Agroforestry is the land management system that combines the production of crops and forest crops and other resources for socio-economic values including productivity and ecological stability of a community.
Under this system, coffee can thrive under the trees (shade trees), while shade trees provide leaf litter subsequently degrades into nutrients in the soil, thus coffee planted in the Agroforestry system is an environment-friendly or chemical-free product. It preserves the biodiversity of the community and provides habitats to wildlife. Biodiversity makes the soil and environment stable and that coffee grows robustly which in return gives back economic growth to every coffee farmer.
Agroforestry makes it possible for farmers to care for the environment through reforestation efforts and at the same time earn income from agricultural products (such as coffee) that grow within the forests.
In the process, agroforestry creates a healthy environment. By planting coffee trees alongside other trees that can provide a canopy that is needed by coffee trees, it creates a green environment that is sustainable both for the farmers and nature itself.
CGN usually recommends planting Calliandra and Alnus as shade trees. Crops and forest crops planted with coffee trees on agroforestry farms depends on the environment, farmers' demands and markets.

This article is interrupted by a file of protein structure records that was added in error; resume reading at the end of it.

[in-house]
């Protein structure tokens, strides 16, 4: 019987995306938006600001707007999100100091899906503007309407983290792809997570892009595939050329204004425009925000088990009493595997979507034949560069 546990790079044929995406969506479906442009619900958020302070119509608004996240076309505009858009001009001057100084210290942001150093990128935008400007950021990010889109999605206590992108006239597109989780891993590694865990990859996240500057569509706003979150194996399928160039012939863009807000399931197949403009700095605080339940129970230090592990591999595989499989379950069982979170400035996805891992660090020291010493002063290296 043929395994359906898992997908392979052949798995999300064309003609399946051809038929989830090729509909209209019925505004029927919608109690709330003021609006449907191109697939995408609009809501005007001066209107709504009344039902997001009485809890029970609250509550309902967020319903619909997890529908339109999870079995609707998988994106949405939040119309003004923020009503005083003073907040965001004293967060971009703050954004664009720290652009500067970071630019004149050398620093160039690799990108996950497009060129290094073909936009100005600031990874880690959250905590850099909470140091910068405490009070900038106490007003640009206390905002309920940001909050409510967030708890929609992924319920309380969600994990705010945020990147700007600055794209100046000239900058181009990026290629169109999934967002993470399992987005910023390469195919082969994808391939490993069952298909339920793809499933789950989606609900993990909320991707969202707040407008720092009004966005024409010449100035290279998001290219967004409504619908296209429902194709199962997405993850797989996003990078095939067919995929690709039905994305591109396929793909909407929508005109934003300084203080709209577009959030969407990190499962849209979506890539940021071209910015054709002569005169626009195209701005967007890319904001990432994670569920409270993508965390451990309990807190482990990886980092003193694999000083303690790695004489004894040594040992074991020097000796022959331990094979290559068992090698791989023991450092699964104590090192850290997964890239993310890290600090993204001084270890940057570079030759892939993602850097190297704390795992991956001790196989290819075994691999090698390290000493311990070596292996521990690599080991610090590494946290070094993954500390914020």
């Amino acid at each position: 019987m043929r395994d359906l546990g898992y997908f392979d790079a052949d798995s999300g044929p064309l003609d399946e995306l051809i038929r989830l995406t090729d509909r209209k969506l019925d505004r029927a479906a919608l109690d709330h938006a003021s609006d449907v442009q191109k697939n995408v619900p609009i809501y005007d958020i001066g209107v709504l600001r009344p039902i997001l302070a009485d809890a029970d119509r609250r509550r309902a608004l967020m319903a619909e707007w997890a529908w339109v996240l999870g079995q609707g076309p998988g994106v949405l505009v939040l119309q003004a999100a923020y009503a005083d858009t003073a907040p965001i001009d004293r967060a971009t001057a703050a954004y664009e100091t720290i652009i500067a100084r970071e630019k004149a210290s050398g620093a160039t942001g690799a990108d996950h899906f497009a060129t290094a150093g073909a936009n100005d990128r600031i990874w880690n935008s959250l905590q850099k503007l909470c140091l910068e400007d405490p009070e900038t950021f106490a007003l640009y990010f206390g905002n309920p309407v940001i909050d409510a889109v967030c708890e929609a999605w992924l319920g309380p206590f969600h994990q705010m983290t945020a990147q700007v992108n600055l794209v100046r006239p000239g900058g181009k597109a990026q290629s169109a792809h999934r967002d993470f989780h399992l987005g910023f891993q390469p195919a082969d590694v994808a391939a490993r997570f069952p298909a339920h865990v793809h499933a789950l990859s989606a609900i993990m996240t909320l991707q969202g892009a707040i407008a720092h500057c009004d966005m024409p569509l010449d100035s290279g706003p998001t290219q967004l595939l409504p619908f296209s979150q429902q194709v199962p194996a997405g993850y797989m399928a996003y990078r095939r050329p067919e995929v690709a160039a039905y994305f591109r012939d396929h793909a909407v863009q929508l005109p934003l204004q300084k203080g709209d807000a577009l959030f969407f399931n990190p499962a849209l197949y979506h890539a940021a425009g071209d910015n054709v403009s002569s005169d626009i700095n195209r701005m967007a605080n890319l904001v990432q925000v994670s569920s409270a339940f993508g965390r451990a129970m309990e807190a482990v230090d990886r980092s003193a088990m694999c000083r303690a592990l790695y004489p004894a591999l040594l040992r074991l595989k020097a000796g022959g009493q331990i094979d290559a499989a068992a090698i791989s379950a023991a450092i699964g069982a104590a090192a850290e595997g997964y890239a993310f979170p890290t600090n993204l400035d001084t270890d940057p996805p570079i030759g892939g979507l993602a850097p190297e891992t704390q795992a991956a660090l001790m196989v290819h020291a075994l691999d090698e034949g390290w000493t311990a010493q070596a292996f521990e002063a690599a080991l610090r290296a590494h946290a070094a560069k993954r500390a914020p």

In the agroforestry plantations of the Cordillera region, along with Arabica coffee trees, the following crops and fruit trees have been planted;
-Ginger -Turmeric -Sweet Potato(Camote) -Taro (Gabi) -Sayote (Chayote) -Squash -Cassava -Sweet peace -Kidney beans -Tiger Grass -Citrus(lemon, orange, pomelo, etc) -Banana -Guava -Pineapple -Passion Fruit -Jack fruit
Coffee has served a big part of the Cordilleran culture since its introduction. It was said that during the Spanish colonization in the Philippines, the Spaniards went up the mountains of Cordillera looking for gold. They established routes from the lowlands and worked on foot trails on mountainsides (now called the Spanish trails). As they were working the trails, they started creating their small community and started planting some coffee trees in their backyards. Most coffee growers started with backyard coffee farming. Coffee trees are somewhat a staple part of backyard plants until they saw the potential for the industry for it. Today, the Local Government Unit and Non-Government Organizations empower these farmers to further develop their locally grown coffee trees for small community organic farmers to have a sustainable income.